By the time he got involved with May’s campaign, the eldest of Dickie’s sisters had ﬁnished school and was able to help care for the others, so he could ﬁgure out what was next. “I thought it might be a passing fad that I was going through; just try it out and then do other things.” The concerns of the Greens interested him, but the steep uphill nature of the battle also drew him in. “I like the underdog, and Elizabeth and the Green Party were just such underdogs,” he says. “I like the challenge of trying to help someone succeed against really, really long odds.”
In the 2008 federal election, May ﬁnished 14 percentage points behind MacKay with a respectable 32 per cent of the vote. She liked and counted on Dickie so much that she transformed him from a volunteer into an employee. He thought May had a lot to offer, but he knew if she ran in Central Nova again, the result would be the same, so he pushed her to consider somewhere else. He sifted through data from Elections Canada and Statistics Canada for ridings that were a good ﬁt. Vancouver Island looked like Green-friendly territory, and she wanted to defeat a sitting cabinet minister, so the Saanich-Gulf Islands (SGI) riding held by Gary Lunn, minister of state for sport in Prime Minister Stephen Harper’s cabinet, became their target.
In mid-2009, Dickie made the cross-country move, ﬁguring it would be for a few months. Harper’s government was a teetering minority, but the election-could-happen-at-any-moment speculation stretched all the way through 2010 and into the spring of 2011.
The story of the Green party’s growth—and, at various times, lack of it—has been one of tension between making a broad national effort aimed at increasing the popular vote and legitimizing the party with a candidate on every ballot and making a more strategic effort in a few promising places where Greens might actually win.
Jim Harris, the party’s leader before May, favoured the former approach, Dickie says. But after the party saw how May landed a solid share of the vote but still came up short in 2008, they ﬁgured they should see if they could get a Green into the House of Commons. “We didn’t have this institutional knowledge within our organization of how to run really good campaigns,” he says. “So we really had to learn by watching what other parties were doing.”
In The Canadian Federal Election of 2011, journalist Susan Harada describes how “Dickie organized the political equivalent of a pyramid scheme, recruiting supporters to invite over neighbours—particularly those not planning to vote Green—for a coffee and a chance to meet May.” The hope was that even those who weren’t “converted” would be impressed enough to talk up May afterward. The candidate attended every public event she could and stood on street corners waving to passing cars. Volunteers stuffed sunflower seeds into branded packets which, they thought, would hang around people’s homes longer than brochures. May ﬁnished with 54 per cent of the vote.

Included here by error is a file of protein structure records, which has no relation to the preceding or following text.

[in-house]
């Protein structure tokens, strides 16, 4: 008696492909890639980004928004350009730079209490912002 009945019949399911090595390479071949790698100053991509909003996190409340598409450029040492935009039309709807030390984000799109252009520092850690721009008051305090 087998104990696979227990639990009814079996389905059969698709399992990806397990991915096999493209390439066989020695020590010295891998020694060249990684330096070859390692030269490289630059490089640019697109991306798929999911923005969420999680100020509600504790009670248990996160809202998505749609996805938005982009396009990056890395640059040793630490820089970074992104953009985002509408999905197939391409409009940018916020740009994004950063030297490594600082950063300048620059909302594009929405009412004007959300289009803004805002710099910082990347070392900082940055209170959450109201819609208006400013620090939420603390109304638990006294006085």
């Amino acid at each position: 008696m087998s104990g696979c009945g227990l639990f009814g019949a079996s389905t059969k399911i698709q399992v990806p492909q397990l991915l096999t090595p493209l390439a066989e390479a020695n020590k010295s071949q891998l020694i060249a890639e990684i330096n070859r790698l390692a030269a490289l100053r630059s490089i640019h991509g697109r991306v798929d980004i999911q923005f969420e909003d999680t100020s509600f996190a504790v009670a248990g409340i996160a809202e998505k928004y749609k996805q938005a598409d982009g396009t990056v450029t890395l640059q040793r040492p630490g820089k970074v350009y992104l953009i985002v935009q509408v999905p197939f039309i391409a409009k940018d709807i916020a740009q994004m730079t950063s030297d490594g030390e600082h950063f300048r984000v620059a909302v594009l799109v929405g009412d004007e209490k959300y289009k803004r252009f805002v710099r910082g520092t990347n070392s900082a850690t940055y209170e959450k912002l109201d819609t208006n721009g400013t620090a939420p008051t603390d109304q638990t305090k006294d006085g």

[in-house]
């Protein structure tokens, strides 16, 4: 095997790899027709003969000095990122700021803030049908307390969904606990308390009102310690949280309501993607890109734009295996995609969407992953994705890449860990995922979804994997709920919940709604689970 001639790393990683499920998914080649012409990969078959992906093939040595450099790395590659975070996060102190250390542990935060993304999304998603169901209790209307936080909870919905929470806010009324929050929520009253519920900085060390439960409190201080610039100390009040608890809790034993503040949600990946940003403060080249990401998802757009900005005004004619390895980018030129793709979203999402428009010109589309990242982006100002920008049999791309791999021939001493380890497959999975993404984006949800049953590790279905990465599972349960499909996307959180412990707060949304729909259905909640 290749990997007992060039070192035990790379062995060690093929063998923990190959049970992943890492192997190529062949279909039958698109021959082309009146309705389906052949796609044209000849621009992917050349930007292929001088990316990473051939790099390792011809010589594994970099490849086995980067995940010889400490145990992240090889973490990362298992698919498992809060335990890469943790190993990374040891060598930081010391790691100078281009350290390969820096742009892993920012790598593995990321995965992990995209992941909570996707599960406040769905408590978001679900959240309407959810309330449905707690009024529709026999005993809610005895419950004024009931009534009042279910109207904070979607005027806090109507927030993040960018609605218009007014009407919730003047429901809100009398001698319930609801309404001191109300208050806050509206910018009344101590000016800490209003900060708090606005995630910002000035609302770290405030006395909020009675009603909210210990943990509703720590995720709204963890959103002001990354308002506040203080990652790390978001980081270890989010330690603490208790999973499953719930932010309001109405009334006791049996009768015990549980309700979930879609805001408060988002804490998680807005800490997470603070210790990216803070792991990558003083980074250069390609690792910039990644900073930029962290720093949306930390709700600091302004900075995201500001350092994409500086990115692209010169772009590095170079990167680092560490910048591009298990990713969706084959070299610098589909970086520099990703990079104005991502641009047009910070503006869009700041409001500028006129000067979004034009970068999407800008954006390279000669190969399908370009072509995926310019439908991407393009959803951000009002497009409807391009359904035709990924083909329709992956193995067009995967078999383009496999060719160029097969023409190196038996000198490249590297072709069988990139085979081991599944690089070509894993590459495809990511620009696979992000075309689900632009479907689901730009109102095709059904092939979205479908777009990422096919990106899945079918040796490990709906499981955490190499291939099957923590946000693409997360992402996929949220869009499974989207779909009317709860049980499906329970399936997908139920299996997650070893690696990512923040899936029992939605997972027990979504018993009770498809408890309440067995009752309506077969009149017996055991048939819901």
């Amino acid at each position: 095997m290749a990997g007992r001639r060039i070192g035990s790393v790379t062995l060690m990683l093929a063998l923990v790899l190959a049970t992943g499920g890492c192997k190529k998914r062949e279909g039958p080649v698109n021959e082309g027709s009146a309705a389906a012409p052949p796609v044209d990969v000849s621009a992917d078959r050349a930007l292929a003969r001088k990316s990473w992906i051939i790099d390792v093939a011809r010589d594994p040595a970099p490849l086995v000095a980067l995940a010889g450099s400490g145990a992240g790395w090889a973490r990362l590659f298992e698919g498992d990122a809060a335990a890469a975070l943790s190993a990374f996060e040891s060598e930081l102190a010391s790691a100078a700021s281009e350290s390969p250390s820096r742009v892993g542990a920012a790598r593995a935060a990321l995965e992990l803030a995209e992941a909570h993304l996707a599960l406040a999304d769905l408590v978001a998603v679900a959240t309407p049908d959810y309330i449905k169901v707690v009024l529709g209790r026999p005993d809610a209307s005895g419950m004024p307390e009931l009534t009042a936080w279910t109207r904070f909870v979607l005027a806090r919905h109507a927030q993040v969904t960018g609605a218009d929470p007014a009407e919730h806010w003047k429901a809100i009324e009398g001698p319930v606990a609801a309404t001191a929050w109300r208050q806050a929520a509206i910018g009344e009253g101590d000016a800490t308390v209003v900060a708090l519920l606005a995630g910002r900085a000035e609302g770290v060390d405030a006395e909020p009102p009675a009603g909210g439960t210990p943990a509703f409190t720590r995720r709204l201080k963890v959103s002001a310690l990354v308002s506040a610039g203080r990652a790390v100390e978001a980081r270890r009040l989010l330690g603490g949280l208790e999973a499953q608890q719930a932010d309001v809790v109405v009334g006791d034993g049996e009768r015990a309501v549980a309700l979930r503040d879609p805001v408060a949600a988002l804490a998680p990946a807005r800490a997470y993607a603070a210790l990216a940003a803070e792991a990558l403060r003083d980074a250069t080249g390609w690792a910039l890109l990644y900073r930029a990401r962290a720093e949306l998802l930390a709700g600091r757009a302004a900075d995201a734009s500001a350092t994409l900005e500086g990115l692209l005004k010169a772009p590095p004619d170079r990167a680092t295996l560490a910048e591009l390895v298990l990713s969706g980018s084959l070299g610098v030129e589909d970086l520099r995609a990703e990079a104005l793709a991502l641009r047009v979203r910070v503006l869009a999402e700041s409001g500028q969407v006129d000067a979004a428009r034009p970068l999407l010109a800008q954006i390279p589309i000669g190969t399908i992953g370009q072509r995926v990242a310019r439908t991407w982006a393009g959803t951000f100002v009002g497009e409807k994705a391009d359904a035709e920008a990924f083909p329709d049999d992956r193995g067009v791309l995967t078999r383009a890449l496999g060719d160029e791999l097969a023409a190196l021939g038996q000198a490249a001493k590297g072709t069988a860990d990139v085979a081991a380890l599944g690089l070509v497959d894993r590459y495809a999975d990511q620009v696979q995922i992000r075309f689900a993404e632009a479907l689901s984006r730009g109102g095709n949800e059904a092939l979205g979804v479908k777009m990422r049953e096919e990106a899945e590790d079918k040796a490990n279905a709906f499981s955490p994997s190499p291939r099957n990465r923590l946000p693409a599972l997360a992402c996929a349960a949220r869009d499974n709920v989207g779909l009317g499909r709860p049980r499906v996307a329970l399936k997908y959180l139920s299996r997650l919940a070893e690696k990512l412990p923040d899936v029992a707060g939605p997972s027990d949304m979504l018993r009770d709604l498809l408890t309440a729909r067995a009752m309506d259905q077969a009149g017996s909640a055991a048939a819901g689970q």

May and Dickie work closely (she conducted the wedding ceremony for him and his wife, Tara Keeping, a WestJet flight attendant), and she paints her campaign manager as her perfect counterbalance: he leans toward pessimism when she’s optimistic; he’s deliberate when she’s impulsive. Midway through an hour-long interview in his ofﬁce, Dickie answers his phone and talks casually with May. She goes on for some time about a decision that needs to be made, while he offers reassuring murmurs. “I’m not too worried; we just need to deal with it the best way possible,” he says. Later, before extricating himself from the call, he adds, “I just want to make sure that we’ve laid it out, what all of the pros and cons are, that we’ve got a good conversation.”
Two years after helping May get into the House of Commons, Dickie took a leave of absence from running her constituency ofﬁce to manage Adam Olsen’s provincial campaign in Saanich North and the Islands. Olsen recalls Dickie’s arrival as a steadying presence. “He’s very calm, very thoughtful and works his way through issues,” he says.